3
$\begingroup$

I'm studying the viscosity solutions to the Hamilton-Jacobi equations by Evans's book. If we apply the method of vanishing viscosity and add the regularizing term, we get the following quasilinear parabolic equation: $$ u_t^{\varepsilon} + H(D_x u^\varepsilon, x) = \varepsilon \Delta u^\varepsilon \\ u^\varepsilon(x,0) = g$$ Evans simply puts it that these turn out to have smooth solutions. I've been wondering why that is true. I tried to find something in the book by Ladyzhenskaya "Linear and Quasilinear Equations of Parabolic Type", but seems like there the theory is much more general than I need, so it would take me a lot of time to pass through. Could anybody give me some reference or explanation of this fact? In this case $H$ is a smooth function, and $g$ is continuous.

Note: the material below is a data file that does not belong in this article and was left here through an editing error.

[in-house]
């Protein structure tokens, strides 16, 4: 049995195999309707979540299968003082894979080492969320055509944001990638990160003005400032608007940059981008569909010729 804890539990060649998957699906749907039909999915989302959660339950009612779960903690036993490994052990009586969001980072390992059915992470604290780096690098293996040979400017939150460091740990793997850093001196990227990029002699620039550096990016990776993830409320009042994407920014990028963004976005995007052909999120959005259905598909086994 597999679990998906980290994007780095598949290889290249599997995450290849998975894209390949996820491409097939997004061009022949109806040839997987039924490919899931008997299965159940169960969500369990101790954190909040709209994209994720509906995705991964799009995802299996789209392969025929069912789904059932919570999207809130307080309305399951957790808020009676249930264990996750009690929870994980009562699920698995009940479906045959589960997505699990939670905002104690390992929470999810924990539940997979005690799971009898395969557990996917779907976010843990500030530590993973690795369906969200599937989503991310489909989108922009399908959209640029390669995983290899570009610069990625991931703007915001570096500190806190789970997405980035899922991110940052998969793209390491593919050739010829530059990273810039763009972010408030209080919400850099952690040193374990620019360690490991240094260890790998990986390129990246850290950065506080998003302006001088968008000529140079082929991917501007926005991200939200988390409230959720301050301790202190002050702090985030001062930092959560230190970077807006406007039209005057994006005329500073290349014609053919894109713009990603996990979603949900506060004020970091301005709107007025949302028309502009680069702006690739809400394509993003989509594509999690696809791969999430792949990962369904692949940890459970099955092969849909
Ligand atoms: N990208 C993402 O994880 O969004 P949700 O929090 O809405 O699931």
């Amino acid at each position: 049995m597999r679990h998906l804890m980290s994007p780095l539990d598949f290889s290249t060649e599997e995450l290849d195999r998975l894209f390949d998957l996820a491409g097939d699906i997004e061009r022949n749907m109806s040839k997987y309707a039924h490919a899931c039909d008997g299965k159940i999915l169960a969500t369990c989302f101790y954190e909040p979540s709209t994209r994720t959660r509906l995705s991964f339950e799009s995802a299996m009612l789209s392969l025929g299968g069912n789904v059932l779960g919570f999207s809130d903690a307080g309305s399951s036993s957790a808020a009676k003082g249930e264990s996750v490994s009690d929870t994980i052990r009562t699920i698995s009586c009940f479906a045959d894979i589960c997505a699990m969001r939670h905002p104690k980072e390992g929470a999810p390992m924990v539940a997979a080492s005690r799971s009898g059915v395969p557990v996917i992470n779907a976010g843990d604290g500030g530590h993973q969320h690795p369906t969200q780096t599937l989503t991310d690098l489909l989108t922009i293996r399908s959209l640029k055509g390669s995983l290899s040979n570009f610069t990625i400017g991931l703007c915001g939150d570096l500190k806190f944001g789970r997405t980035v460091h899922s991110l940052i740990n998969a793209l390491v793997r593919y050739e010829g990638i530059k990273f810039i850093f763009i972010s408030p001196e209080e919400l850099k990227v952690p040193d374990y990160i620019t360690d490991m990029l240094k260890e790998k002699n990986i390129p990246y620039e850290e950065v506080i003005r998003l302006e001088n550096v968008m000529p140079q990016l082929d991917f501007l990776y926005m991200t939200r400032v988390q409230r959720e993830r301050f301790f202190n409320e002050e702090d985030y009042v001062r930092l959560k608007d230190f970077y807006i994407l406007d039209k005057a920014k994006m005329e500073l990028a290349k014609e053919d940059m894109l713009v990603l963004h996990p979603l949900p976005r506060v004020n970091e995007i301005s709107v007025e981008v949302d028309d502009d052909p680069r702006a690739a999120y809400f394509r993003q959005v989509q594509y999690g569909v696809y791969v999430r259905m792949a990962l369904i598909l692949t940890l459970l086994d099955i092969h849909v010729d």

$\endgroup$
2
$\begingroup$

See Lemma 4.3 and the surrounding discussion in [1]. There, Evans uses a result of Friedman's in [2]. The paper [2] can be downloaded here.


[1] Evans, Lawrence C., On solving certain nonlinear partial differential equations by accretive operator methods, Isr. J. Math. 36, 225-247 (1980). ZBL0454.35038.

[2] Friedman, Avner, The Cauchy problem for first order partial differential equations, Indiana Univ. Math. J. 23, 27-40 (1973). ZBL0243.35014.

$\endgroup$
  • $\begingroup$ Thank you! This is exactly what I was looking for. These theorems basically provide another way to ensure the existence of the viscosity solution, defined by this vanishing viscosity method, which basically differ from the dynamic programming method, that Evans uses later in the chapter of PDE. $\endgroup$ – Proton May 4 '17 at 17:01
  • $\begingroup$ @Proton: no worries. In general, if you obtain an answer to your question, consider accepting it (though it is entirely reasonable to wait some time before doing so). $\endgroup$ – parsiad May 4 '17 at 19:43

Your Answer

By clicking “Post Your Answer”, you agree to our terms of service, privacy policy and cookie policy

Not the answer you're looking for? Browse other questions tagged or ask your own question.